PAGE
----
When Canada’s men step on the field for the first time at the World League Semi-Final in London on Friday, midfielder John Smythe will be doing so for the fiftieth time.
As far as hockey accomplishments go, 50 caps is a good one. But for Smythe, reaching the milestone is even more impressive than normal considering there was a point not so long ago when Smythe thought he wouldn’t even play one senior match.
Smythe’s uncertainty about hockey stemmed from uncertainty around his health.
In the heart of his junior cycle, Smythe was diagnosed with ulcerative colitis (UC), a disease that results in inflammation and ulcers of the colon and often comes along with severe abdominal pain and weight loss, and makes it almost impossible to play hockey.
The disease – at its worst – can also result in death.
“If you were my son, I would tell you to do the surgery, because you are literally bleeding to death right now,” is what he was told by his team of doctors in 2007.
“They said ‘we’re going to remove probably 95% of your colon and you should be somewhat cured,’” Smythe says of his first course of treatment. “And effectively if you don’t have a colon, then you can’t have ulcerative colitis.”
Despite the thought that his UC was cured after the colon removal in October 2007, his battle with inflammatory bowel disease (IBD) was far from over.
“Problems persisted on for 2-3 years after that and they decided that it was probably Crohn’s now, and then finally they diagnosed me with Crohn’s.”
Crohn’s is also a type of IBD that affects any part of the gastrointestinal tract from the mouth down.
It comes with similar symptoms as UC, and for Smythe it also came with the caveat that his international hockey career was on hold – or maybe over – before it really even got started.
WATCH – John Smythe on Living With Crohn’s:
But with tireless work from his doctors, a never-say-die attitude, inspiration from his brother Iain – who also plays for the Men’s National Team – and an olive branch from a provincial coach, Smythe was able to get a handle on his disease and give hockey another go.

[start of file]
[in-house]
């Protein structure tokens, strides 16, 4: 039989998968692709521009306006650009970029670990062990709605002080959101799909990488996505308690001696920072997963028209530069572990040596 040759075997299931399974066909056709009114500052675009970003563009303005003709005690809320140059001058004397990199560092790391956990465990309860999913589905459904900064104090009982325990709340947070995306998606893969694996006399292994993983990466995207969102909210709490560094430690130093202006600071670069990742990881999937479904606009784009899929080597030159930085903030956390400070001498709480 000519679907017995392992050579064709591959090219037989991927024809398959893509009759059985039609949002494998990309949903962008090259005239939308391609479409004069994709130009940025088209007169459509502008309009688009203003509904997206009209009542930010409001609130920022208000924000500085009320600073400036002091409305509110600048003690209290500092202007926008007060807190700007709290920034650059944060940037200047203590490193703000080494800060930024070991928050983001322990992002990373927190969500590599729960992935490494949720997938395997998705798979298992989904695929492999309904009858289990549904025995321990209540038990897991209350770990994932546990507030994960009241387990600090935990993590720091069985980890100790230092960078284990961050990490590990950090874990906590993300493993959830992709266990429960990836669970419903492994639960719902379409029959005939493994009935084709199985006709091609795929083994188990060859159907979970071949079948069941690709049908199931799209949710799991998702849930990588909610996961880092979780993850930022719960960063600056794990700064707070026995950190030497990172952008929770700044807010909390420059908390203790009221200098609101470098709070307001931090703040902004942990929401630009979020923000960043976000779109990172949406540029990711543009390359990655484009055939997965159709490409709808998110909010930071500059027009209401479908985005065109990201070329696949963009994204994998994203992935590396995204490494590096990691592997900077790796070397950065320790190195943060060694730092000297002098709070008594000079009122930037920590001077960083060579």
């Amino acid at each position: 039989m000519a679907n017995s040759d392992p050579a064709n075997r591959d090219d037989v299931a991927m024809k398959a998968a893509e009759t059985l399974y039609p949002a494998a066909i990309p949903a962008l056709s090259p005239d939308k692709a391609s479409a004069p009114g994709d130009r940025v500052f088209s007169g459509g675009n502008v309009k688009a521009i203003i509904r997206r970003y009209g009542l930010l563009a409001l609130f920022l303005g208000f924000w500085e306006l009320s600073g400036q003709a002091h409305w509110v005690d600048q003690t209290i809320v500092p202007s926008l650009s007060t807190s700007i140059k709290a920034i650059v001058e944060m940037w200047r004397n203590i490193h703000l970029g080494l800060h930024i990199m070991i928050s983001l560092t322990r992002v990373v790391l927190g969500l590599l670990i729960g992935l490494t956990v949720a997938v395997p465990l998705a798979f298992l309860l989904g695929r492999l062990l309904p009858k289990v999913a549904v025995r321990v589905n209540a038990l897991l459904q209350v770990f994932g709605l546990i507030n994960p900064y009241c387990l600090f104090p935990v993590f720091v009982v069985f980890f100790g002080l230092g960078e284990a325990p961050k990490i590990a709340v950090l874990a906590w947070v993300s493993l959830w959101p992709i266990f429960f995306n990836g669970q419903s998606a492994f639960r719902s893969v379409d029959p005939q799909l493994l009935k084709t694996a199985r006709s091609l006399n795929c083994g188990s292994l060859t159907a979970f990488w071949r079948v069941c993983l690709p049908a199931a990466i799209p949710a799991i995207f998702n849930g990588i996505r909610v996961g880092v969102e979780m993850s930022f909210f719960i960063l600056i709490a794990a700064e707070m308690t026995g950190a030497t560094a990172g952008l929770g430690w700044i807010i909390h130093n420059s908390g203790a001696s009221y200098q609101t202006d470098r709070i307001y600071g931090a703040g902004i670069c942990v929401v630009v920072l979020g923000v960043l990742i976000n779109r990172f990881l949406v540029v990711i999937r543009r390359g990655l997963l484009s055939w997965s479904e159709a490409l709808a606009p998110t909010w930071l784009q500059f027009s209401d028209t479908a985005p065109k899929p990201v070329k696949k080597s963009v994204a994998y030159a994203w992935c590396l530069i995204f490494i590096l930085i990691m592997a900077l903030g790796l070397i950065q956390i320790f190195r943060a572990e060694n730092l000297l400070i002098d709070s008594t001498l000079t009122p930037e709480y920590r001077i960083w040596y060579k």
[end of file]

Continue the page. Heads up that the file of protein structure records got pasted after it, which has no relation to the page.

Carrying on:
“One day, Kinder (Gill) was working for FHBC and he called me up and asked me if I wanted to come to a tryout and I said I have nothing to lose, I might as well go for it.”
And in 2013 – six years after his diagnosis – Smythe made his Senior National Team debut in 2013 in Chile.
And while life as an athlete is far from normal – “I can’t eat anything before morning trainings, so now I don’t have much energy to go on. Because we train so early, it’s just going to digest when I’m in the middle of training” – he has learned to deal with.
Medication helps him cope, and despite ongoing hiccups like this past March at World League Round 2 in Trinidad and Tobago, where Smythe says he “took a hit” to his system and “was puking before almost every game,” he is in the best playing shape of his life, evidenced by his inclusion in Canada’s World League Semi-Final team.
“I don’t think of it as a big burden anymore. It’s part of me, and it makes me who I am.”
And as he prepares to step on the field for Canada for the fiftieth time, he offers words of wisdom for athletes who may not see a future for themselves in sport.
“If you love something so much – like I love field hockey – just continue to play. Even if it’s for fun. You never know if you’re going to get past those flare ups and start getting into a stable diet and medication…and then finally get in to a position where you’re able to go for a National Team. So just continue to do what you love, and things will get better.”
Smythe and Canada’s men’s field hockey team face Pakistan at the World League Semi-Final on Friday, June 16.
A word of thanks from John Smythe:
“I wanted to mention that I am incredibly blessed to have such an amazing support system. I wouldn’t be close to where I am today without the support of my friends, family, coaches, teammates and incredible medical team. Most notably, to my skillful team of surgeons lead by Dr Terry Phang, and my incredible Gastroenterologist Dr Robert Enns who continuously finds a way to make my dreams come true. And lastly, I have to say a huge thank you to my biggest support system; my parents. My parents have been unbelievably caring, and supportive throughout the worst times and without them I may not have bounced back to where I am. I can truly say that I wouldn’t be getting my 50th cap without their love and support. “